So to sum up, I am happy with my shiney SST anchor and I trust it. It is light weight for it's size which has made an enormous benifit with the way the bow rides up. Plus it means I can now carry mor chain because of the wieght saving. I would trust any production anchor. They look good on the bow. As long as you inspect the anchor on occasions, you shoudl be fine. You should be inspecting your anchor, chain, and winch once a year anyway.
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Old 02-02-2008, 15:11   #6
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I'd possibly buy a cast SS Bruce if I won the lottery. But failing that there are higher priorities for the budget.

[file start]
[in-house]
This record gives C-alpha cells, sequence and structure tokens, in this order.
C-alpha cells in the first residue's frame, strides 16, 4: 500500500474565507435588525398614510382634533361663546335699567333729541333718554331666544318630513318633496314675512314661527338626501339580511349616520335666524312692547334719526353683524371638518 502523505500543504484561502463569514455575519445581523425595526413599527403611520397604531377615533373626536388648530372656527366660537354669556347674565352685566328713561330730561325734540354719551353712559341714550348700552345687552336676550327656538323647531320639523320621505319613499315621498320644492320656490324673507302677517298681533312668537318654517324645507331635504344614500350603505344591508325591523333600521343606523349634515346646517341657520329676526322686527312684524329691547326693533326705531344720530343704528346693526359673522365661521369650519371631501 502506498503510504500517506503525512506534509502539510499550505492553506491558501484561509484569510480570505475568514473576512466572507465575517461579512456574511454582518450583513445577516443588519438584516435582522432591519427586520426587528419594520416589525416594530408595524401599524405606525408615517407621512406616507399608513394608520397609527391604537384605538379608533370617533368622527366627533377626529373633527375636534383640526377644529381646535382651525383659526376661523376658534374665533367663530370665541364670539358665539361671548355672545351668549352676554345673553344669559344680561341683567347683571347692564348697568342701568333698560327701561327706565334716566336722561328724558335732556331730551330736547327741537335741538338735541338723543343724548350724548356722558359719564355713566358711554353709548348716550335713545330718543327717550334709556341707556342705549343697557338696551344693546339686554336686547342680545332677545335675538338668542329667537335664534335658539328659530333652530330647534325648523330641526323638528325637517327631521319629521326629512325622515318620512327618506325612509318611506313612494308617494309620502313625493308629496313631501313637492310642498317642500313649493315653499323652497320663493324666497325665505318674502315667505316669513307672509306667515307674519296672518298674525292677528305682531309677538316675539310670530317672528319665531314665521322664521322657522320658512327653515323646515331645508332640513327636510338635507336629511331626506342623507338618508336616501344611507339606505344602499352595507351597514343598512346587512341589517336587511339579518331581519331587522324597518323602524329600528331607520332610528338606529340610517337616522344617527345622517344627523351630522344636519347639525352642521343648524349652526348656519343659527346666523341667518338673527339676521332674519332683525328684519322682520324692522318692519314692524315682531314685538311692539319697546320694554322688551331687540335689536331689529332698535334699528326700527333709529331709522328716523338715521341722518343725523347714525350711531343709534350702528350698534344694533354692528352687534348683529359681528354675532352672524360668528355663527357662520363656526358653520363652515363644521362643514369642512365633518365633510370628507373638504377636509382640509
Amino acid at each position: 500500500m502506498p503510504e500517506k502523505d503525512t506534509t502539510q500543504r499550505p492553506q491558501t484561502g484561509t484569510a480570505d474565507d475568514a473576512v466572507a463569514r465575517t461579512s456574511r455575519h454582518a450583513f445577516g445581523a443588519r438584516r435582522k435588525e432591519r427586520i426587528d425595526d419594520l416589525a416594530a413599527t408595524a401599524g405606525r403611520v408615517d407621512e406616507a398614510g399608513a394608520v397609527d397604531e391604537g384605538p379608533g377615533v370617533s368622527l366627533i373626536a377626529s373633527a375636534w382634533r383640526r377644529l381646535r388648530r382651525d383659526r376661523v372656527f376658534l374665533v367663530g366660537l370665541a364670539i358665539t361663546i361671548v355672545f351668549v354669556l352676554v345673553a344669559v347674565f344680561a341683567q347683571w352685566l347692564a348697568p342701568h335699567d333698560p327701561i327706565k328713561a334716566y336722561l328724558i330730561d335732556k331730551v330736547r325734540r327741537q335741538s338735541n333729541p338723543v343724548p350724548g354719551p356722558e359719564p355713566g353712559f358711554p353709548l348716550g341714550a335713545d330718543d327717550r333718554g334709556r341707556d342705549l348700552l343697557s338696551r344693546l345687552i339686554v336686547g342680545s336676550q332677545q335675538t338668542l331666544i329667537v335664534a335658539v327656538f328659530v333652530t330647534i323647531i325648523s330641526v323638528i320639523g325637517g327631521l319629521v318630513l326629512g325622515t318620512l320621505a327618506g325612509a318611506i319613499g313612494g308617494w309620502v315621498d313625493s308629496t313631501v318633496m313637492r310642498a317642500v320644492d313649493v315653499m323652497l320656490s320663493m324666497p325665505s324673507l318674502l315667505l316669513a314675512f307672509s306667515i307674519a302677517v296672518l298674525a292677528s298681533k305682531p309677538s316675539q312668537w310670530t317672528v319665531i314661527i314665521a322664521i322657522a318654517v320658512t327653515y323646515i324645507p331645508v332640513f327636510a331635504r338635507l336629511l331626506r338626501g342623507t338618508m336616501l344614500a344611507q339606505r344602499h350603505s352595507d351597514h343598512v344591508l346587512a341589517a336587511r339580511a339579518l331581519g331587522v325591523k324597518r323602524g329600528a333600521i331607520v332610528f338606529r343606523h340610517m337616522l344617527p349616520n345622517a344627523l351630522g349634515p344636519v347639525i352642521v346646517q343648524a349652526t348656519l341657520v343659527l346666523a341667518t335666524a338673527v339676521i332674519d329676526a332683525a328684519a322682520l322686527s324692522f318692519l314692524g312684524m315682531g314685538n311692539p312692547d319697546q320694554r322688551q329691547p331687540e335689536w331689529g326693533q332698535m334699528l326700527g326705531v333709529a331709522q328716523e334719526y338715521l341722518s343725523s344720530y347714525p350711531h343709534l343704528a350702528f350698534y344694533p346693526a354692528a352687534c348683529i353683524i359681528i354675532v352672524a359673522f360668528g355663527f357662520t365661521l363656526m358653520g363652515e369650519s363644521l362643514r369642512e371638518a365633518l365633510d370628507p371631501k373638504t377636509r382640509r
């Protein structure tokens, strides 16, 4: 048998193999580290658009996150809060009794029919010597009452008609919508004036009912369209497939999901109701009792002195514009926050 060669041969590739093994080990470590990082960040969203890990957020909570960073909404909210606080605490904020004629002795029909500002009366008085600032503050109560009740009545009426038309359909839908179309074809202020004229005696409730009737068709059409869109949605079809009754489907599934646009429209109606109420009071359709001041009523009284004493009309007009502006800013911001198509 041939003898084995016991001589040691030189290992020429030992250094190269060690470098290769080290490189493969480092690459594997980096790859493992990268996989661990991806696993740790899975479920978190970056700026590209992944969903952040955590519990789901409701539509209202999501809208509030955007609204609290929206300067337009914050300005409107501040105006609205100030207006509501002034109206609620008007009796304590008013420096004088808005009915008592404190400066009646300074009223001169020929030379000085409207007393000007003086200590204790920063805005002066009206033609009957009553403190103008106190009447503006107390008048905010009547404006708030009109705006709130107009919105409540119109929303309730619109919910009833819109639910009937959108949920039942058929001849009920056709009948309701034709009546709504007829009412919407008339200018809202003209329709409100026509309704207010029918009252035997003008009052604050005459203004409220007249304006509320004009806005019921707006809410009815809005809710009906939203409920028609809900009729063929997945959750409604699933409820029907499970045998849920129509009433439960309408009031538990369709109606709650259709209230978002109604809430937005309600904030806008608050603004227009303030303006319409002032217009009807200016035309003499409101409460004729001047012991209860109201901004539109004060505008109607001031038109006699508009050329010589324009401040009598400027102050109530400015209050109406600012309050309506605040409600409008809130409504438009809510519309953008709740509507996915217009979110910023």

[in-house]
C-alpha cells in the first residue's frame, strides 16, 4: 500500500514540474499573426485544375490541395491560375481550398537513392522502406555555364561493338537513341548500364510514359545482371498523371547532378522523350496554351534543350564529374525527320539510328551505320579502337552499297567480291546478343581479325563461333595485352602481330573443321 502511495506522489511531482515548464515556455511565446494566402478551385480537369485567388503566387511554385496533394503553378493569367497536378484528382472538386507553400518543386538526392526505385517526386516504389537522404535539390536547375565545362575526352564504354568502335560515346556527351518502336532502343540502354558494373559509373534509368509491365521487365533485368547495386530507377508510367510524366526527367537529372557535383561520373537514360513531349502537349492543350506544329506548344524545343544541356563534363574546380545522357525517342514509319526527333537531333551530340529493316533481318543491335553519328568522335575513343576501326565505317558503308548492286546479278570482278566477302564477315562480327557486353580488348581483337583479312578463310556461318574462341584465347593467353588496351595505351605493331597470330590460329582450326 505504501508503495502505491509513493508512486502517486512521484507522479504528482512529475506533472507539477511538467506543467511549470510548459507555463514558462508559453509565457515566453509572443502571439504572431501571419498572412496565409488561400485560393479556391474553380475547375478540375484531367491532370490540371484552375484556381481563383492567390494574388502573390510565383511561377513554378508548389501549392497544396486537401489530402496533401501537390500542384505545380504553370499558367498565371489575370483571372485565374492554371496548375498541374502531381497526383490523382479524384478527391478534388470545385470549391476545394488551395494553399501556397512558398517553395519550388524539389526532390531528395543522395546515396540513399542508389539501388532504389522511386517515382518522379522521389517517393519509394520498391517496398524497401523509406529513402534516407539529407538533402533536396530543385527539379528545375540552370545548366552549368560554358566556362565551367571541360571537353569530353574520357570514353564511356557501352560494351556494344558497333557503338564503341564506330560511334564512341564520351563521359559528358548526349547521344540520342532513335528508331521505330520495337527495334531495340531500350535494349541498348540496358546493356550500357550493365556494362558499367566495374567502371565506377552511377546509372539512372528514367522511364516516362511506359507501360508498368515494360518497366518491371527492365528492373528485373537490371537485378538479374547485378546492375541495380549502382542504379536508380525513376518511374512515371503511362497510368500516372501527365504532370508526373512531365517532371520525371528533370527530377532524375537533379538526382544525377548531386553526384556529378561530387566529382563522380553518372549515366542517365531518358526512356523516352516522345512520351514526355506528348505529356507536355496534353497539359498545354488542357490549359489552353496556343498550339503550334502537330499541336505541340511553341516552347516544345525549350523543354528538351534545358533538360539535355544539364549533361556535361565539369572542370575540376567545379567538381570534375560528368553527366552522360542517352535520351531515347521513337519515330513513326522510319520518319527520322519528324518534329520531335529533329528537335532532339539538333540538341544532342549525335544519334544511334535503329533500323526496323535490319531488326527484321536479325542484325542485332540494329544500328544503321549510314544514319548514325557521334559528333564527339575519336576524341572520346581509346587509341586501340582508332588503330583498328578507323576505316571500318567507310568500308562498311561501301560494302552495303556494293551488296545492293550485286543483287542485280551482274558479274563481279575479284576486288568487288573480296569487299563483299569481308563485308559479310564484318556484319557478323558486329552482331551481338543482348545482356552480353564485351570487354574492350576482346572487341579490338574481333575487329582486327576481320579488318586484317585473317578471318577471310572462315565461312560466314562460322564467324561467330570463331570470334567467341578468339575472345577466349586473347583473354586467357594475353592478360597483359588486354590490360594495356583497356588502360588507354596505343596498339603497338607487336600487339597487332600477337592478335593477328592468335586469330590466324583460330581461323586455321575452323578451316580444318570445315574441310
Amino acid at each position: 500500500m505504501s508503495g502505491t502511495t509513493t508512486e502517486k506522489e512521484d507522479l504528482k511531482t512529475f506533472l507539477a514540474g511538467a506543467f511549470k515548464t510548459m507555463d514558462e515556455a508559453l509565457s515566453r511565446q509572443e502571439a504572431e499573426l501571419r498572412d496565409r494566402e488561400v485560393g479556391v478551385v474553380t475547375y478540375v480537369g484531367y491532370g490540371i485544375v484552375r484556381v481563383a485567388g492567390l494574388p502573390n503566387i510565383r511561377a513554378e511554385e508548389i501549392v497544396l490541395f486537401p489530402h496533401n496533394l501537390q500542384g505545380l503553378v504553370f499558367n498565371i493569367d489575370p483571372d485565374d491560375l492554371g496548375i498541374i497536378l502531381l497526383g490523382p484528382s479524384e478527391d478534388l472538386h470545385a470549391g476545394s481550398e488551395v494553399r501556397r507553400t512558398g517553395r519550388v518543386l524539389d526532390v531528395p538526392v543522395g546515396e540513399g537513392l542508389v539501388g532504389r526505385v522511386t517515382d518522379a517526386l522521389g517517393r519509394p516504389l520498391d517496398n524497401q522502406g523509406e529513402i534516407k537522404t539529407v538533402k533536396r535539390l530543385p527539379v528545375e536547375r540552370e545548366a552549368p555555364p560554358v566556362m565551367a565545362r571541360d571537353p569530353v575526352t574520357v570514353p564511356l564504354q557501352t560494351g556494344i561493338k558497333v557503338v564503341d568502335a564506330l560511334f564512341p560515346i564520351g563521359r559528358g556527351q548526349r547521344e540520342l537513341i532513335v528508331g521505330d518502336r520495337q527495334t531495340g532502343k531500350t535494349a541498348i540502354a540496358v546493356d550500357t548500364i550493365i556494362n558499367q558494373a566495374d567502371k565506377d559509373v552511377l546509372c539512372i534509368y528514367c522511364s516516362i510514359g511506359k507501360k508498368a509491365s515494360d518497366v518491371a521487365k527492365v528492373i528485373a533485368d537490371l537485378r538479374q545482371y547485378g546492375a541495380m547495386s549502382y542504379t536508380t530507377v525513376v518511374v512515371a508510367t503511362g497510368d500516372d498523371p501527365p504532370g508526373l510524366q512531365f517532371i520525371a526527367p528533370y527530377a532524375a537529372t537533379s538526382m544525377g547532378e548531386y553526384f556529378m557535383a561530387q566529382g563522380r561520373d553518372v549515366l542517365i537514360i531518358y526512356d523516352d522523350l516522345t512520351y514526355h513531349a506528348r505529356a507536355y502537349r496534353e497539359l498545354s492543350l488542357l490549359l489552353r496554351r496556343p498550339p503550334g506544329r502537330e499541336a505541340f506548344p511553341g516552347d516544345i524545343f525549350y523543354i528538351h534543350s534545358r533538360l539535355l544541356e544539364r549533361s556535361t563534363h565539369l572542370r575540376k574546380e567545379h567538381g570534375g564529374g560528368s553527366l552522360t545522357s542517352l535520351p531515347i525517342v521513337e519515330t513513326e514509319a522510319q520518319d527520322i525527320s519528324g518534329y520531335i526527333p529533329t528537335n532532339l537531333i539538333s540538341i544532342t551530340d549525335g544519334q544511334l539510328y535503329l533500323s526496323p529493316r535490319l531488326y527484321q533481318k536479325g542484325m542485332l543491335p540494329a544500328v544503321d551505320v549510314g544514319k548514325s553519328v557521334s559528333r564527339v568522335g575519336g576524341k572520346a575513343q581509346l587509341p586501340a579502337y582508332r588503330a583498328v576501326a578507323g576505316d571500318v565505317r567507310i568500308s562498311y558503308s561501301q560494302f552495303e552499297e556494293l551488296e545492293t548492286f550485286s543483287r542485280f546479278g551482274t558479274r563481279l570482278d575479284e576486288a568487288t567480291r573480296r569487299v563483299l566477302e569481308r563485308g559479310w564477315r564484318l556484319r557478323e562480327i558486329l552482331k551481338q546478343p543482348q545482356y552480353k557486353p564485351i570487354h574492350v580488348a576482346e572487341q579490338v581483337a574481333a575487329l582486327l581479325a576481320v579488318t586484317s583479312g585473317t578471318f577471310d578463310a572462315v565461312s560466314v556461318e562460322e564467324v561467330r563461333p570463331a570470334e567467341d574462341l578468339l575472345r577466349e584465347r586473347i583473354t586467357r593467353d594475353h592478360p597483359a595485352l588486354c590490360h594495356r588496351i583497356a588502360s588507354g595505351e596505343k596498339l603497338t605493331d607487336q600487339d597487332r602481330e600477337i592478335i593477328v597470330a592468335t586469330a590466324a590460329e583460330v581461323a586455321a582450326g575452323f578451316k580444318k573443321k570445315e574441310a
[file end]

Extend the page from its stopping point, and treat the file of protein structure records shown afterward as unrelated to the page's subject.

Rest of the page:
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Old 02-02-2008, 15:16   #7
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I am not sure that failure of a stainless anchor is as big of an issue as the fact that after you anchor a few times and the finish develops scratches they start to look pretty bad with the rust streaks. So you have lost that pretty appearance. The SS anchors we see on th docks are attached to the boats that only stay at marinas and would only drop the anchor in an emergency.
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Old 02-02-2008, 20:41   #8
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I have two stainless anchors...use them lots. I had a galvanized steel anchor for many years and it was always rusting.